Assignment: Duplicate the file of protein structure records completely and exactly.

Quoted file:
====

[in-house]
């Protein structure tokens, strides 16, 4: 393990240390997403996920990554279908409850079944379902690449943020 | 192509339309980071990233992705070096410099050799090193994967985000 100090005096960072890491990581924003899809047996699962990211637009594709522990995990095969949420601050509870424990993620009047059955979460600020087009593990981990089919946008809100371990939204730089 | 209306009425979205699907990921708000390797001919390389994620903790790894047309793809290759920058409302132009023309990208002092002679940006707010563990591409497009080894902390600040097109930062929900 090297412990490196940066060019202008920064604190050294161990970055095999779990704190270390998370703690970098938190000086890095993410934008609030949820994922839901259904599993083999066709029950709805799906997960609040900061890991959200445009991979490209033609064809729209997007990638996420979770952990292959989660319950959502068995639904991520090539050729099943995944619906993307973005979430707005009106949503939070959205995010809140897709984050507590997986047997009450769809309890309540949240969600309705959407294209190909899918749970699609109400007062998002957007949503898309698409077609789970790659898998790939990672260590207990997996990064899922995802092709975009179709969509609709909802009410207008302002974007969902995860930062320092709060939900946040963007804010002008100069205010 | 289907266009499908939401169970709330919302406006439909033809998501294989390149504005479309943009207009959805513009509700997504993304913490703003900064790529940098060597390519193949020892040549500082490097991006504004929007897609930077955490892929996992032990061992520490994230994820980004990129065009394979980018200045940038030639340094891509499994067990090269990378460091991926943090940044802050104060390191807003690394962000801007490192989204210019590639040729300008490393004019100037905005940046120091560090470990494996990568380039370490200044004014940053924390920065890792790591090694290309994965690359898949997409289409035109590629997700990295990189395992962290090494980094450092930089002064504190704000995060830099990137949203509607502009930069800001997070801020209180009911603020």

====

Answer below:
[in-house]
């Protein structure tokens, strides 16, 4: 393990240390997403996920990554279908409850079944379902690449943020 | 192509339309980071990233992705070096410099050799090193994967985000 100090005096960072890491990581924003899809047996699962990211637009594709522990995990095969949420601050509870424990993620009047059955979460600020087009593990981990089919946008809100371990939204730089 | 209306009425979205699907990921708000390797001919390389994620903790790894047309793809290759920058409302132009023309990208002092002679940006707010563990591409497009080894902390600040097109930062929900 090297412990490196940066060019202008920064604190050294161990970055095999779990704190270390998370703690970098938190000086890095993410934008609030949820994922839901259904599993083999066709029950709805799906997960609040900061890991959200445009991979490209033609064809729209997007990638996420979770952990292959989660319950959502068995639904991520090539050729099943995944619906993307973005979430707005009106949503939070959205995010809140897709984050507590997986047997009450769809309890309540949240969600309705959407294209190909899918749970699609109400007062998002957007949503898309698409077609789970790659898998790939990672260590207990997996990064899922995802092709975009179709969509609709909802009410207008302002974007969902995860930062320092709060939900946040963007804010002008100069205010 | 289907266009499908939401169970709330919302406006439909033809998501294989390149504005479309943009207009959805513009509700997504993304913490703003900064790529940098060597390519193949020892040549500082490097991006504004929007897609930077955490892929996992032990061992520490994230994820980004990129065009394979980018200045940038030639340094891509499994067990090269990378460091991926943090940044802050104060390191807003690394962000801007490192989204210019590639040729300008490393004019100037905005940046120091560090470990494996990568380039370490200044004014940053924390920065890792790591090694290309994965690359898949997409289409035109590629997700990295990189395992962290090494980094450092930089002064504190704000995060830099990137949203509607502009930069800001997070801020209180009911603020």